Very often we can forget that much of the technology we use today had some pretty important beginnings, and being close to Birmingham, arguably the heart of the industrial revolution, there can be a lot to uncover.
This weekend was such a time when I realised that a company Worlifts have dealt with for decades had a history going back longer than I had realised.
Tangye hydraulic jacks have been part of Worlifts for years, and we’re proud to be one of their largest distributors, but when I visited Bewdley Museum, I noticed a plaque on the side of an engine. The engine was being used in a brass works, mostly, it seemed, to polish the finished pieces.
A notice on the wall confirmed that it was indeed from Tangye, it was a 10hp oil engine from 1924 and the short bit of history seemed to match what we already knew about the Tangye brothers.
Next to this was a diagram explaining every part of the pump.
What a find!
The Tangye Brothers
Digging a bit deeper and researching the company more, it seems that Richard Tangye was the driving force behind the company.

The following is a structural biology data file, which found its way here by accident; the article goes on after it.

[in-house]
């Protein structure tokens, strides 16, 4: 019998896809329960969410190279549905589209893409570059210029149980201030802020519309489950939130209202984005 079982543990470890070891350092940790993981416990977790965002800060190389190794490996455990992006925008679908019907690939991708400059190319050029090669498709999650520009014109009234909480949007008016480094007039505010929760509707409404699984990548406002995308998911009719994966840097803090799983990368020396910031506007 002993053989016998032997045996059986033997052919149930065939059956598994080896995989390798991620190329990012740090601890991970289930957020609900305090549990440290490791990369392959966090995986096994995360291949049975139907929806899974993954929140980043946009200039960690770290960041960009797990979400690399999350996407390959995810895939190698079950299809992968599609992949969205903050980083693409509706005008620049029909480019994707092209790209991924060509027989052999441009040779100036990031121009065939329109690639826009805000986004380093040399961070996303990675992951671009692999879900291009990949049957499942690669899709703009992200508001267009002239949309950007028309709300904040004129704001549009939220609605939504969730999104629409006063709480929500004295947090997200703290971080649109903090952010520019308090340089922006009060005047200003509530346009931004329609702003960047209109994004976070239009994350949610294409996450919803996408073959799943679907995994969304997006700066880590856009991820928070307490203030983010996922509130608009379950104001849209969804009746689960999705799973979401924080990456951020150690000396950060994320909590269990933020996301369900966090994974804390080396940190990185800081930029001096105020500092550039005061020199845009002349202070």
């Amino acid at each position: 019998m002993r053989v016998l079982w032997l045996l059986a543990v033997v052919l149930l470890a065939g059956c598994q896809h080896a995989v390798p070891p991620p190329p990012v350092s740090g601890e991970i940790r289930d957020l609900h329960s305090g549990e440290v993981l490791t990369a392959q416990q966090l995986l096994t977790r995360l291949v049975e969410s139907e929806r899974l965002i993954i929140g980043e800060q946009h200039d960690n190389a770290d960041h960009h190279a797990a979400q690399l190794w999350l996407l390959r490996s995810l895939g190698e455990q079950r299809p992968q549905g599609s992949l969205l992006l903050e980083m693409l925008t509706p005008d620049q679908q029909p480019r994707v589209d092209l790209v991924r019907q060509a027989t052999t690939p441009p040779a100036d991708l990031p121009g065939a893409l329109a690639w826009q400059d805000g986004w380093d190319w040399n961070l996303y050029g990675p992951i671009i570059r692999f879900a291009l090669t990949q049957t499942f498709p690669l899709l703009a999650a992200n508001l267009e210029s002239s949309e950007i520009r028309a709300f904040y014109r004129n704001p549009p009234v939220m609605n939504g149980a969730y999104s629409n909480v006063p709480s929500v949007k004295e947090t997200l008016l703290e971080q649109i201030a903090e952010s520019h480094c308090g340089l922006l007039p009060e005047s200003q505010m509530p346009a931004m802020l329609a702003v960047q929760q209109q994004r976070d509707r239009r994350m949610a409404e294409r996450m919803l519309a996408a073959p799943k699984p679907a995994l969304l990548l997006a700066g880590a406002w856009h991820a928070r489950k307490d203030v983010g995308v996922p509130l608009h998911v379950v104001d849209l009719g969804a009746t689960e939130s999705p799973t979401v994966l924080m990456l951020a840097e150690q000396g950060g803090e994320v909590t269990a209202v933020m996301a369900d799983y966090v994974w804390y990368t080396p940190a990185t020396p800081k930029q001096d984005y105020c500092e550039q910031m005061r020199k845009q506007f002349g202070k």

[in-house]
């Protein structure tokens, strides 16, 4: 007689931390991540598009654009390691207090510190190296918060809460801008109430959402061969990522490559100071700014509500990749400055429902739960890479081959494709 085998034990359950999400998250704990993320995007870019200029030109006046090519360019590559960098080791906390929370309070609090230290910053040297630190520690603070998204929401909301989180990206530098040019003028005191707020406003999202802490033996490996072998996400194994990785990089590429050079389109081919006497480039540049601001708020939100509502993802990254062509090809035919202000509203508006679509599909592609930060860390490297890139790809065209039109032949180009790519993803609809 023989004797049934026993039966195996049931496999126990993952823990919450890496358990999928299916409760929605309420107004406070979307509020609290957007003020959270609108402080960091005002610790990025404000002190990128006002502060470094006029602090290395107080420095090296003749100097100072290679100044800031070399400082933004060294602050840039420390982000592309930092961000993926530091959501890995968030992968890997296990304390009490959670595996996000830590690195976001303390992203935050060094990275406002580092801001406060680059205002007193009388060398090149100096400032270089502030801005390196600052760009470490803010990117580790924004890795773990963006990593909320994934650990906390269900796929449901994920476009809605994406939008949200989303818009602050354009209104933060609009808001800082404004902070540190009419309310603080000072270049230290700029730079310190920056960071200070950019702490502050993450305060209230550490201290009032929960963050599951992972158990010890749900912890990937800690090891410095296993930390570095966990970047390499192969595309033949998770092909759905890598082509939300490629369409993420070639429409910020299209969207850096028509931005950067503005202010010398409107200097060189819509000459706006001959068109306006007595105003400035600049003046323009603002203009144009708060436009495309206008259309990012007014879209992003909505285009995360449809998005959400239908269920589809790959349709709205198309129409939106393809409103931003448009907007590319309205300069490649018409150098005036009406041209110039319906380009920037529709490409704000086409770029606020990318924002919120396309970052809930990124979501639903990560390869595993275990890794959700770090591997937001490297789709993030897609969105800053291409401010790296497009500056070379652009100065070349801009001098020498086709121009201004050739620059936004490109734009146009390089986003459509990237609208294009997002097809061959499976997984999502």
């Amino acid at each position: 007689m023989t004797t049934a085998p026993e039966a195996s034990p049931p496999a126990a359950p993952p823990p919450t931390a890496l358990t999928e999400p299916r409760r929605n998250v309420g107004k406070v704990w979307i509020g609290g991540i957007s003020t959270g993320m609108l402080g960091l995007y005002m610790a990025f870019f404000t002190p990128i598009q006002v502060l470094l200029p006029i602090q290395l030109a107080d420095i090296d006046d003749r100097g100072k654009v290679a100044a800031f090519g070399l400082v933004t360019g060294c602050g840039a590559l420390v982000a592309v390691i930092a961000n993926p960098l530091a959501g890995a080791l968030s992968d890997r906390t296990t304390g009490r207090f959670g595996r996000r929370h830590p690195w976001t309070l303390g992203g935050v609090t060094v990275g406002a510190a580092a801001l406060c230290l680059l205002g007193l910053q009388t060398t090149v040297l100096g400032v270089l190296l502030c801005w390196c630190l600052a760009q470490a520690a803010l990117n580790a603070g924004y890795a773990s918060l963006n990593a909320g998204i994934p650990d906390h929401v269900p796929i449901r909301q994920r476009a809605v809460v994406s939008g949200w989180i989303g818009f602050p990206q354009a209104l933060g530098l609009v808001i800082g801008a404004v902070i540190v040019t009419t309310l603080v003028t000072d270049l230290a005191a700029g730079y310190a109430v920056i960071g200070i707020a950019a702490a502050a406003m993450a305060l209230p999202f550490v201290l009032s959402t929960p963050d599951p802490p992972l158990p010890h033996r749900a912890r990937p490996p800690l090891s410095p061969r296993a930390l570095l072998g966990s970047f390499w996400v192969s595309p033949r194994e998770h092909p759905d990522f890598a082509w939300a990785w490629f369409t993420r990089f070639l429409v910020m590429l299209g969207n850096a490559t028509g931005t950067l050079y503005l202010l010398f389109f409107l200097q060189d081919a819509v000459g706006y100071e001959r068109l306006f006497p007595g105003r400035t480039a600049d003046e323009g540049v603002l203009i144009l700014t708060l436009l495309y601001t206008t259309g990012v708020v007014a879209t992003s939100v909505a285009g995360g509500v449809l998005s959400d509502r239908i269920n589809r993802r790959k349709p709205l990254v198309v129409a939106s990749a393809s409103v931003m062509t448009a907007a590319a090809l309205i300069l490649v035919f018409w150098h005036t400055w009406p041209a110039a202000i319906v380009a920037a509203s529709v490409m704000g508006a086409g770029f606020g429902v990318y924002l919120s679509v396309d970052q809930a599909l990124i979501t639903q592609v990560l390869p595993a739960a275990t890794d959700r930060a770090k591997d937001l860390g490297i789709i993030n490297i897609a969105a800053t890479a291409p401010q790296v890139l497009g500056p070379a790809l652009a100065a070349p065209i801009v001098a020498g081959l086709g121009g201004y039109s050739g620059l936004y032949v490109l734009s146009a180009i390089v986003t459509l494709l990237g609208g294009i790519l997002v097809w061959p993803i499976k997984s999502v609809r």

After being born and raised in Cornwall, he obtained a clerkship in a small engineering firm in Birmingham. His two brothers eventually joined him and they learned to master the business of engineering.
The Tangye company was created in 1856, and in 1857 the company became James Tangye and Bros, and they began manufacturing hydraulic equipment, including lifting jacks.
The company went on to design the hydraulic systems for the UK’s first funicular cliff railway in Scarborough, and their tools were used in the construction of the Sydney Harbour Bridge.
Richard Tangye was knighted in 1894, a fitting award for someone who did so much, and who’s legacy lives on today.